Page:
19 April 2011
Seems like a plausible thesis: That religious identity and the fervor which it has undertaken in parts of the world is a reaction to a perceived threat to identity and individual meaning. It is a lot more comfortable to "find" meaning by having someone else tell you what it is I suppose, and much easier to make sense of the behavior of "others" when you belong to a firmly set group holding strict ideas. I think this method is lazier and often leads to a lot of sloppy thinking (plus inherently leads to tribalism), but then again, most people do not do a whole lot of existential questioning of their lives and societies either.
The biggest element to all of this is the resilience, of a sort, of universalist set of values against this allergic reaction to cultural shifts that some have adopted. I'm not totally sure I buy his thesis that it's an effective response. I'd have to probably see how he lays out the case for that. But it is essentially what non-religious fundamentalist people often do, adopt an overarching view of say "tolerance" or a respect for free people's choices within some reasonable constraints and move on rather than busy themselves worrying about what everyone else is doing. The crucial part is that such a set of ideals worries less about what others are doing, but it still has to grapple with the individual's demands for status games somewhere in there. I'm not sure that his explanation is satisfactory for how to thread that needle. Nor does it seem to me that if this is already a commonly held liberal worldview, so to speak, that it would have any sensible impact upon the traditionalist worldviews that are attempting to insulate themselves against this modern global environment. I don't see a whole lot of crossover happening here already.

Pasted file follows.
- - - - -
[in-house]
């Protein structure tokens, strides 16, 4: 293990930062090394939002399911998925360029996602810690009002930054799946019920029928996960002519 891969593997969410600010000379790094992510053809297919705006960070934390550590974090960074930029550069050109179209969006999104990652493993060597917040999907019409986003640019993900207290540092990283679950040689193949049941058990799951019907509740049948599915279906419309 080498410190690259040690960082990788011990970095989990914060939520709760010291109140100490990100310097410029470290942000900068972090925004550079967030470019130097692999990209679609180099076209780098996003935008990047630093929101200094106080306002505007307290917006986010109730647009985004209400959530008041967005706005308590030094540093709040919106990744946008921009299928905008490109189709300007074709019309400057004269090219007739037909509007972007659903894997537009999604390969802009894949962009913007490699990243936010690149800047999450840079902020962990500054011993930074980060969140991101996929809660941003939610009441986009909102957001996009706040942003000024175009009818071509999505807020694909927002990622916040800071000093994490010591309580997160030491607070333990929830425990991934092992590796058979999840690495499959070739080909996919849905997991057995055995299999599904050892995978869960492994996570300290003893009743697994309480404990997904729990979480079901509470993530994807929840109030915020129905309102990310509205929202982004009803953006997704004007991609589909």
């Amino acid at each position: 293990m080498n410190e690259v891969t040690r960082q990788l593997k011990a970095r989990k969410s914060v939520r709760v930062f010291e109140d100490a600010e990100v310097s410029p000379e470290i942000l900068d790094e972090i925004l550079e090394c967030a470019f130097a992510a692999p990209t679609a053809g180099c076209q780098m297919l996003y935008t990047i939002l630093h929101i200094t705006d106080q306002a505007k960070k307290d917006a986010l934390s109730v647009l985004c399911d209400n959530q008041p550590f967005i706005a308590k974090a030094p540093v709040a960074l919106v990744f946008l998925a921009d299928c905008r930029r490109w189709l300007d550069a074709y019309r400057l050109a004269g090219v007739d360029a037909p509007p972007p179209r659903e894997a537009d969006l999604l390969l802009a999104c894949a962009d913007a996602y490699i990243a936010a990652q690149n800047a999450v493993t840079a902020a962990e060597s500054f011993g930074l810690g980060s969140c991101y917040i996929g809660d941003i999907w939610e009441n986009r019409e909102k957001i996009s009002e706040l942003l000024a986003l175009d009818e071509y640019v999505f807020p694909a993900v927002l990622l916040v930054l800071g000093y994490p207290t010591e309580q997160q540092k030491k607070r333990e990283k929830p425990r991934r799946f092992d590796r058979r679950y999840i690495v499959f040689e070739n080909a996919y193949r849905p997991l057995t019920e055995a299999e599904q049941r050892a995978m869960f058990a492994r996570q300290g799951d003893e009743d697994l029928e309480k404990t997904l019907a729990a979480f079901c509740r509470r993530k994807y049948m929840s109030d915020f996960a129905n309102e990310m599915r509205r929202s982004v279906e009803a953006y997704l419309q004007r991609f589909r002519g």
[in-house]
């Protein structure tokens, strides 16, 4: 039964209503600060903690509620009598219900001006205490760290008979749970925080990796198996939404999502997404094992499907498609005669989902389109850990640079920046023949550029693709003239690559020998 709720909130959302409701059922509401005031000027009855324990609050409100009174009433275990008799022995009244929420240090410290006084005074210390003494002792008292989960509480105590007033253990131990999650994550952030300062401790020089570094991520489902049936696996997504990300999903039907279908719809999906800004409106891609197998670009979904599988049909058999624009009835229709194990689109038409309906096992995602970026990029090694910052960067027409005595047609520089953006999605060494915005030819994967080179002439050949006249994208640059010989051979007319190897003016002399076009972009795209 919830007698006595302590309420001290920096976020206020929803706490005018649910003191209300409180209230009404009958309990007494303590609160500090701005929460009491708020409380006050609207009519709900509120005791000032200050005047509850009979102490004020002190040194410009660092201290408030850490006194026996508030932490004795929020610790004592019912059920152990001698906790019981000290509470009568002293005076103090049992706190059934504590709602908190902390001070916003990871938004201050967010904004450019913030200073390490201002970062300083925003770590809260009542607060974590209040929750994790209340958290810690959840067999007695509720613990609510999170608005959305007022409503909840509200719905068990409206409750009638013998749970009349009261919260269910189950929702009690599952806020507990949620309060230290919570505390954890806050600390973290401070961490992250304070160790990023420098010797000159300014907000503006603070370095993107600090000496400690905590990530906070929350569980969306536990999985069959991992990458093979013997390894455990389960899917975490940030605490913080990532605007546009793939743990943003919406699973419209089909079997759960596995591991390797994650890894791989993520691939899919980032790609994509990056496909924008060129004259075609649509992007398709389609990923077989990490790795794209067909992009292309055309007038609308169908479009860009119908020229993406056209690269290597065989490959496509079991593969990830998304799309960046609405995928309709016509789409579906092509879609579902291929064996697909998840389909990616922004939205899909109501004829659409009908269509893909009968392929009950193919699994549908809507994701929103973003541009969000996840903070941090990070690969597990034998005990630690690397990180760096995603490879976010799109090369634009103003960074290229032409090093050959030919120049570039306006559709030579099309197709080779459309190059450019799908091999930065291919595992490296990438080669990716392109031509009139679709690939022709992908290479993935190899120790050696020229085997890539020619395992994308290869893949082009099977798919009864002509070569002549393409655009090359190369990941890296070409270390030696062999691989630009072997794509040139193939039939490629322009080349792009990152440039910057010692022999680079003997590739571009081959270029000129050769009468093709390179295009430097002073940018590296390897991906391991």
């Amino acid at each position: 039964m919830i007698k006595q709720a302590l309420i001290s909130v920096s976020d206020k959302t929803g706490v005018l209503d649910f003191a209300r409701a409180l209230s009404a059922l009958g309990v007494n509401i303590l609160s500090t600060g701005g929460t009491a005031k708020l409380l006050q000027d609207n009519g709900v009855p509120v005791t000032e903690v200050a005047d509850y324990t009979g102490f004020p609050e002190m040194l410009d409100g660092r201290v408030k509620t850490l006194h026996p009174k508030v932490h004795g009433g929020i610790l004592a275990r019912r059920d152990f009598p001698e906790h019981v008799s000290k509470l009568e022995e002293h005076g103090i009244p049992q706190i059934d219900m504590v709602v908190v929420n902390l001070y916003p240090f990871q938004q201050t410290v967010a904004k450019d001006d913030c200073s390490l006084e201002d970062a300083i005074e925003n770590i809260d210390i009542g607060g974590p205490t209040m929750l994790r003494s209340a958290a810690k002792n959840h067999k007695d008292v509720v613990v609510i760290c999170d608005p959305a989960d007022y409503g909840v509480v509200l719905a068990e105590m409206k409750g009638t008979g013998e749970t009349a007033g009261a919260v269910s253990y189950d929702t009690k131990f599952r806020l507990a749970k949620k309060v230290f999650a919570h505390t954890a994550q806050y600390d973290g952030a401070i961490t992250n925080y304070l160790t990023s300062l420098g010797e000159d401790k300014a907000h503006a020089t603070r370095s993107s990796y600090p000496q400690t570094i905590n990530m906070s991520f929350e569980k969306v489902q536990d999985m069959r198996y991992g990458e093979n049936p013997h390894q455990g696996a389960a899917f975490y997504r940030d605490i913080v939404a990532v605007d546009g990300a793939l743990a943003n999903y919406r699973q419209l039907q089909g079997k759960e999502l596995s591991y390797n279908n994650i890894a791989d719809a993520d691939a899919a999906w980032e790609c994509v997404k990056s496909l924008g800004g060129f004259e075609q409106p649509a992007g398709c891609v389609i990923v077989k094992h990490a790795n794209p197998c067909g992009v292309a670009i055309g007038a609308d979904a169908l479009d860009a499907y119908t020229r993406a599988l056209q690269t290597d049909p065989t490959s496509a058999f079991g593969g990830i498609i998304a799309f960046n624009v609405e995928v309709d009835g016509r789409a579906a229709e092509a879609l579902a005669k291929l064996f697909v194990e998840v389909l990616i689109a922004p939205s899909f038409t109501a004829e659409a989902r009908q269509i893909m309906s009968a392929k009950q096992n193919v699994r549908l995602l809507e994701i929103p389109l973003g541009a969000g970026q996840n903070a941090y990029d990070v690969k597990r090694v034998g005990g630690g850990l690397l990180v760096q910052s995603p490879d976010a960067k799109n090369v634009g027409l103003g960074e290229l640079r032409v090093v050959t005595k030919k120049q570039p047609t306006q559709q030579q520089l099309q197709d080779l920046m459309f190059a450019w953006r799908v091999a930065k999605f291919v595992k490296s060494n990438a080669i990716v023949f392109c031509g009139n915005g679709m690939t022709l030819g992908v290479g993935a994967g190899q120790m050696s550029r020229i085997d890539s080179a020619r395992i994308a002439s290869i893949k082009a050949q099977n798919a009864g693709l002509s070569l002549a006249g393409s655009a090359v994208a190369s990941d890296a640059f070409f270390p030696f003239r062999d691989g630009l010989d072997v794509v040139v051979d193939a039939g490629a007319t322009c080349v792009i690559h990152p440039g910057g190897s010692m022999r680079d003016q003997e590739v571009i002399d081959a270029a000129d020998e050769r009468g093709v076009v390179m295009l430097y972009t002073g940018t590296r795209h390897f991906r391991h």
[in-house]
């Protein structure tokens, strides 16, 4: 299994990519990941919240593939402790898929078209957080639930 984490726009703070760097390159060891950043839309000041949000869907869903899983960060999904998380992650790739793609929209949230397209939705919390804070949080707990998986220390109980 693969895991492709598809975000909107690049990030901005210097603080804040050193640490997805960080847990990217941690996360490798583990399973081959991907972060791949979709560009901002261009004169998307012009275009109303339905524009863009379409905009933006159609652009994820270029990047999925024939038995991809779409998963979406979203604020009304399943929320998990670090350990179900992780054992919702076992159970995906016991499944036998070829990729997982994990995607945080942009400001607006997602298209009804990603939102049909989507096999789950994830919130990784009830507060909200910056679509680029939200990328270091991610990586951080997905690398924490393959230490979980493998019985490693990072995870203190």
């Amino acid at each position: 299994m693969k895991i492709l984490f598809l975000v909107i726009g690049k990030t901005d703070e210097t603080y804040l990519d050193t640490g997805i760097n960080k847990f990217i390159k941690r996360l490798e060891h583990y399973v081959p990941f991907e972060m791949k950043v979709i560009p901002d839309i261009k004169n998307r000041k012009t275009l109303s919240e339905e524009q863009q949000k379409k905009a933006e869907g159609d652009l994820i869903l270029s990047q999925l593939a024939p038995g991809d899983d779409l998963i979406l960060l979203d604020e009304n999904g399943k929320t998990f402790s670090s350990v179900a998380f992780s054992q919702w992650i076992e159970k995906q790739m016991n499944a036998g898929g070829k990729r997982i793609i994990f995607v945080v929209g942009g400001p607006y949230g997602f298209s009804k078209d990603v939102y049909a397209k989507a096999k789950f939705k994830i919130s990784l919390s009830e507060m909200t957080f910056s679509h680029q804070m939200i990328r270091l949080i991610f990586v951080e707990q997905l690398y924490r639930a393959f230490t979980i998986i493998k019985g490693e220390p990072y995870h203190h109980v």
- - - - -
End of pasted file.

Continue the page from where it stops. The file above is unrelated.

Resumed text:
I'm also not convinced that the problem is worse or amplified in a social media standpoint. I think the problem always existed in humanity and that there are just more people in the ballgame than ever before competing for those same social accolades of status. The ballgame is different than just "valedictorian at your high school" or something like that from the previous generations, sure. I don't see how that intensifies the problem. It would seem like that means there are more winners (and more losers), but that there are more opportunities as well to get back into the "game".
The most convincing thread of his thought is the explanation for things like suicide bombing (along with other acts of isolationist violence engaged in by fundamentalists, like murdering doctors for example). A desire for immortality that is so powerful it leads us to completely devalue life itself? ....And to wonder that I called that whole afterlife concept the most pernicious aspect of religious dogma and theology.